My philosophy as a writer is best summarized by Franz Liebkind in The Producers
"You are the audience! I am the author! I outrank you!"
Sometimes my blog gets as many as three hits a day.
This is technically antithetical to what I'm learning in my UT advanced writing class, by the way. But I'm settling into the groove of it now.
A couple of wonderful things have happened in connection with this writing class. First off, well, it just feels good to be there. It's a casual class, couched as an opportunity to expand one's skills in a supportive setting, rather than a trap where points are docked for technical errors. The professor is nice. The other students are nice. It has a vibe, and the vibe is good. And hey, writing is fun - right?
So last week, as we went around the room and introduced ourselves, the professor (who's been at UT for many, many years) mentioned that he's a great fan of Shakespeare, and used to teach literature classes in that subject. I suddenly remembered the Shakespearean plays class I took at UT on my first go round, and realized that my professor does seem kind of familiar. And I asked: Did you teach an introductory Shakespeare class in, oh, I'm not sure, 1987?
He laughed, because that was a long time ago. He's taught who-knows-how-many classes since then, and considering I don't remember him clearly enough to be sure he was the instructor, there's hardly any reason he'd remember. But when I brought it up, there was a big "awwwwww!" from my classmates (who incidentally are, for the most part, younger than my two older kids. But who's counting?).
Well, it's not a big deal, I guess. But I did check my transcript at the first opportunity. You like to know these things, right? My transcript doesn't list the instructor name, but does have the course unique ID, so I called up the English department and asked them if there was any way they could look up who it was.
Second wonderful thing (if the first wonderful thing is that all my classmates said "awwwww," though that might be the third or fourth wonderful thing already depending on how you count stuff - or the 537th), whoever answered the phone at the English department did not so much as entertain the idea of considering my request to be frivolous. Did not even offer it a glass of ice water. No, he put me on hold for about seven minutes, during which time he probably had to descend into the secret UT tunnel system* and pull dusty, moth-eaten PAPER FILES out of ancient mildewed FILING CABINETS. And, third (or eighth or 956th) wonderful thing, when he returned, he seemed genuinely excited to tell me that it was, in fact, the same professor!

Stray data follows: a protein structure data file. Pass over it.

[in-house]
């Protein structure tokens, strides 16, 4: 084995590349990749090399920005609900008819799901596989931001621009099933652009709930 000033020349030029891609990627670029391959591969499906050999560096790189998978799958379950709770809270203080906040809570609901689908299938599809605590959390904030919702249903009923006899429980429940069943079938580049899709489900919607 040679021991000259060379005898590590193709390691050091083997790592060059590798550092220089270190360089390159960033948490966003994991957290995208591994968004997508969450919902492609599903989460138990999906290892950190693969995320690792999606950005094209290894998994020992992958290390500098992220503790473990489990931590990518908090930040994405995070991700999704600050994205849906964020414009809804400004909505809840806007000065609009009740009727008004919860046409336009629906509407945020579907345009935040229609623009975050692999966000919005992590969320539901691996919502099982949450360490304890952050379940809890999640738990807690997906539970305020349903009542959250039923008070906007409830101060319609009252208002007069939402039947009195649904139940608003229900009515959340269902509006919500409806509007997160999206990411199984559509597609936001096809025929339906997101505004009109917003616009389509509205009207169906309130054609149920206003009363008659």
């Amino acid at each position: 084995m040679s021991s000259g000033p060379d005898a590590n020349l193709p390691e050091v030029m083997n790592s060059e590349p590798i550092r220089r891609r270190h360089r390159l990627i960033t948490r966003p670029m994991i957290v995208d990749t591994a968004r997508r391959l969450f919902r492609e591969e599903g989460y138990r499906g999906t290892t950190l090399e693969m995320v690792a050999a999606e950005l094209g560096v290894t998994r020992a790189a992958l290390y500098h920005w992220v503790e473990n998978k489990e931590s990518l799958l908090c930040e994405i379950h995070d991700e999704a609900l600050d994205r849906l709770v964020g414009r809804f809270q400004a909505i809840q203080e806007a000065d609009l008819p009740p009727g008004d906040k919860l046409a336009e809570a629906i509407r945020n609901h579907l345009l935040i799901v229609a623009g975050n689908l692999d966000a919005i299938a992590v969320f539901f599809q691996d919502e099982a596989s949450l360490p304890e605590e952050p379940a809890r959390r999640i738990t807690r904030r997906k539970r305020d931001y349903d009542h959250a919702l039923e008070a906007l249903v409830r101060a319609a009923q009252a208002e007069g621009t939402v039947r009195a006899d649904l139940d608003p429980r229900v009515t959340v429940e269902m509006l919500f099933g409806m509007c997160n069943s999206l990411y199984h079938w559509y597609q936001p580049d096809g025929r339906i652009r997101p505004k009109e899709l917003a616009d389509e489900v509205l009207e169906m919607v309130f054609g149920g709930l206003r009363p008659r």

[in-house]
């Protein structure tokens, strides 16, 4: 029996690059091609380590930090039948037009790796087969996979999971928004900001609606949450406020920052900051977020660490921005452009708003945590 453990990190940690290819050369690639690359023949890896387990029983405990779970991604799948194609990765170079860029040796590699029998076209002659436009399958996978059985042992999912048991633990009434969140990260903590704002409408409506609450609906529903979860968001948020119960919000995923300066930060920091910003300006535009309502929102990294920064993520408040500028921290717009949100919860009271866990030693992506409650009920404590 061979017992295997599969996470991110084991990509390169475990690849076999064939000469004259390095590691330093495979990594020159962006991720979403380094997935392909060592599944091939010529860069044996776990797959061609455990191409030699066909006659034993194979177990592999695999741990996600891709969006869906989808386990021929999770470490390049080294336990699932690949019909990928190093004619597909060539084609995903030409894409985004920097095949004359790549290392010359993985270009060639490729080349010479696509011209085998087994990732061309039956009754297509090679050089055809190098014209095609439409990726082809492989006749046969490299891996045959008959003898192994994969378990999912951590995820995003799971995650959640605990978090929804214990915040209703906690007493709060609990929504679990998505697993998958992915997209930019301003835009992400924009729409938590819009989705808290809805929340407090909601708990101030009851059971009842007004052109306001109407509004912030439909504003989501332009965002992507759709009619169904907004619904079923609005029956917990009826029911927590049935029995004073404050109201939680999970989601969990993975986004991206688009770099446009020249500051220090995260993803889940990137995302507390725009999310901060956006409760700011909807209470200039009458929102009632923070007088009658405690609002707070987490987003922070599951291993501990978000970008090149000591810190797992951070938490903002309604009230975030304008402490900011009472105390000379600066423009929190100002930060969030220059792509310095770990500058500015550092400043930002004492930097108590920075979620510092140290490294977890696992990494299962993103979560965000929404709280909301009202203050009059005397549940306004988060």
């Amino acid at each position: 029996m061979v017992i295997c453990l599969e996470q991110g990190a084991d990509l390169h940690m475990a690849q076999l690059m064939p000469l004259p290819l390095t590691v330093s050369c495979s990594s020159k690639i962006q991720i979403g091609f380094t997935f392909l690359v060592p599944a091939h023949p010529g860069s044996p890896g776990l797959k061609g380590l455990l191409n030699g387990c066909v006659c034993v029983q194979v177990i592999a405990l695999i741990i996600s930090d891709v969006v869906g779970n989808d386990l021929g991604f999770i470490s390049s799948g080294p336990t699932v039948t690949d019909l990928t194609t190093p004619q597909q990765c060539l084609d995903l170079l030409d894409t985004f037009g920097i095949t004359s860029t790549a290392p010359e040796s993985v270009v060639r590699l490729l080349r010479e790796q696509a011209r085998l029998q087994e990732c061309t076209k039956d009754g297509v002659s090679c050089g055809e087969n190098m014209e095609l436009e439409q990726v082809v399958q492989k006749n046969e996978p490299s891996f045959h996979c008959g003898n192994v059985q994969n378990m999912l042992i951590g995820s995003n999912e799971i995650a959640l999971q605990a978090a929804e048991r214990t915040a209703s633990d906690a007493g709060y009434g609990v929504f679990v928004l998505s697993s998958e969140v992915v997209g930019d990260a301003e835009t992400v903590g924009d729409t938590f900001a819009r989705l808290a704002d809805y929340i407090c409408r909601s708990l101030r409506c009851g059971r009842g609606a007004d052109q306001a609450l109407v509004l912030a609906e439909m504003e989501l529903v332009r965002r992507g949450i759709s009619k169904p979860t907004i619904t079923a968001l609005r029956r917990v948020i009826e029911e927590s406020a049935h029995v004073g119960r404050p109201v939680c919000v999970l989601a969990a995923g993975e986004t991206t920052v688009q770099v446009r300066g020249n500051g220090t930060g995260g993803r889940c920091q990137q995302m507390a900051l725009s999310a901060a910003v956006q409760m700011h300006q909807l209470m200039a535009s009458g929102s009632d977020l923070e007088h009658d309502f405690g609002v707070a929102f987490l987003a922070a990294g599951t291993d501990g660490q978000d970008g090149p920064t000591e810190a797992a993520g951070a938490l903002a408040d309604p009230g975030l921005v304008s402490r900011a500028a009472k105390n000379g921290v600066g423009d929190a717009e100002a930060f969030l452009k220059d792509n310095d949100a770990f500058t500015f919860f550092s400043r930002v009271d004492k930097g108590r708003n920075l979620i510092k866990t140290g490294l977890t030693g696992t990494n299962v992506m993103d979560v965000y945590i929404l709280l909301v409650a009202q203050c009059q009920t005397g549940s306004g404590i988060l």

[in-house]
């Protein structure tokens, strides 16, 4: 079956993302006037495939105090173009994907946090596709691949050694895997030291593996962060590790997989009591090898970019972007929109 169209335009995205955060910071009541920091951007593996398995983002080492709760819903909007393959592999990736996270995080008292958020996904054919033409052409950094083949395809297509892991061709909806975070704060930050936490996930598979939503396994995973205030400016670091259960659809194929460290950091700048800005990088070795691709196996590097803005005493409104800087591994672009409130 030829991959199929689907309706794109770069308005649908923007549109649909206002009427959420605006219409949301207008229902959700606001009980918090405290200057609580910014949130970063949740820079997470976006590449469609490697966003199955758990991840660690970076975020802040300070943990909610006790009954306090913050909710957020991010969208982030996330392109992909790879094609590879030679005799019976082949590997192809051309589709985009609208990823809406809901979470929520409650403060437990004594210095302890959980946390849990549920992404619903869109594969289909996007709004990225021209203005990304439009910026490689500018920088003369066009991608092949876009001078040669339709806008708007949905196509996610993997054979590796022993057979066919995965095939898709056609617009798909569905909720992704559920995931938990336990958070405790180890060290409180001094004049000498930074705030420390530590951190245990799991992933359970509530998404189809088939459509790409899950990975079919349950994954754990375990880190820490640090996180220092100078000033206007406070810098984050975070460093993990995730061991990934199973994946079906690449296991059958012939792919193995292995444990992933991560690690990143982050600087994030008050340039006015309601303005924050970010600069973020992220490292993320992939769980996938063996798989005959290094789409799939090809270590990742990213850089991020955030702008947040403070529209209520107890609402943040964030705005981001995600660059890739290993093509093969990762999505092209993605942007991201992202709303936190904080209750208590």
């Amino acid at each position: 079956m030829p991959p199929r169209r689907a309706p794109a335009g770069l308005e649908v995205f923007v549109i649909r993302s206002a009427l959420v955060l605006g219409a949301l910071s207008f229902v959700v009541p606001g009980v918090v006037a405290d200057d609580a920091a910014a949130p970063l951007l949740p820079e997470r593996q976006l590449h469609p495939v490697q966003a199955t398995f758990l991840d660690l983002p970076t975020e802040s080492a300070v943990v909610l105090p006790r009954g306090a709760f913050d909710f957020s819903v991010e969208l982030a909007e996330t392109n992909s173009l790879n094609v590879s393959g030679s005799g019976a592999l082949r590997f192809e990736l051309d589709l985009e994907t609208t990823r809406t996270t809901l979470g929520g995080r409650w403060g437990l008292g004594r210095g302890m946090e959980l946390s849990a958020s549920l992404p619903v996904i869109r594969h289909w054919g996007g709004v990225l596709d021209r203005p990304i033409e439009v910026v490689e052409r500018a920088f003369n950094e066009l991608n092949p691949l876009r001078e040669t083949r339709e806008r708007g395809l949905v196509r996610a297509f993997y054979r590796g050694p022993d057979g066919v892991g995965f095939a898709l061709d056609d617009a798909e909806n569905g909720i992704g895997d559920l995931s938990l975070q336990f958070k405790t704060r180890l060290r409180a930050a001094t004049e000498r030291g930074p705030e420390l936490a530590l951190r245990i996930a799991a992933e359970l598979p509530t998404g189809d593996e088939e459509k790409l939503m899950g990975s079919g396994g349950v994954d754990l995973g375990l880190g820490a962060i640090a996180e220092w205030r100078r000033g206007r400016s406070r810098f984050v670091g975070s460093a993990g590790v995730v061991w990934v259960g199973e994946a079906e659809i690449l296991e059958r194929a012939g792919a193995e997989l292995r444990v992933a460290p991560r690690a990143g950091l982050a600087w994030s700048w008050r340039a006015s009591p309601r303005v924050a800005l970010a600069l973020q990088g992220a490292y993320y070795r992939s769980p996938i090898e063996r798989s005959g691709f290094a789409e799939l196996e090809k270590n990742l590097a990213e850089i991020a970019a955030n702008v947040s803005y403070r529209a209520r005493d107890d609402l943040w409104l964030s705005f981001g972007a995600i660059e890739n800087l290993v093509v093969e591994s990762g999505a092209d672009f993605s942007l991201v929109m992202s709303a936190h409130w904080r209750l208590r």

Possibly he was just really relieved to see the light of day again.
Wonderful thing number I've-lost-count-(who's-counting) greeted me, upon arrival to the next class meeting. My professor said he'd pulled his rosters from 1987 and found the class I was in. I almost cried!
"You know who else was in your class," he told us all, "Scott Blackwood
, who's a very successful writer today, was enrolled in that session. We keep in touch still," he told us. "Really a big name now, he's made a big name for himself."
Well, I'm still fairly young.
These are many wonderful things. I do wish I could take part of my generalized anxious energy about school and transport it back in time and magically kablooie it into 18-year-old Beth, who got a B in Shakespearean plays, but didn't do as well in U.S. History or U.S. Government or anything else that would be considered boring, such as the entire core curriculum
. At that point I thought that if you took four years of electives, you ended up with a bachelor's degree at the end; it turns out that there are very few majors for which that's true.
So far this semester I can't sleep on school nights because of nerves. Leaving work at 3 on Mondays and Wednesdays to bike to class, I feel almost physically ill with apprehension. This doesn't help me smell any better when I get there.
It'll settle down after a while. Life is full of wonderful things, possibly as many as three a day. But who's counting?
*That everybody has always known about forever
Labels: biking, good old days, happiness, maturity, school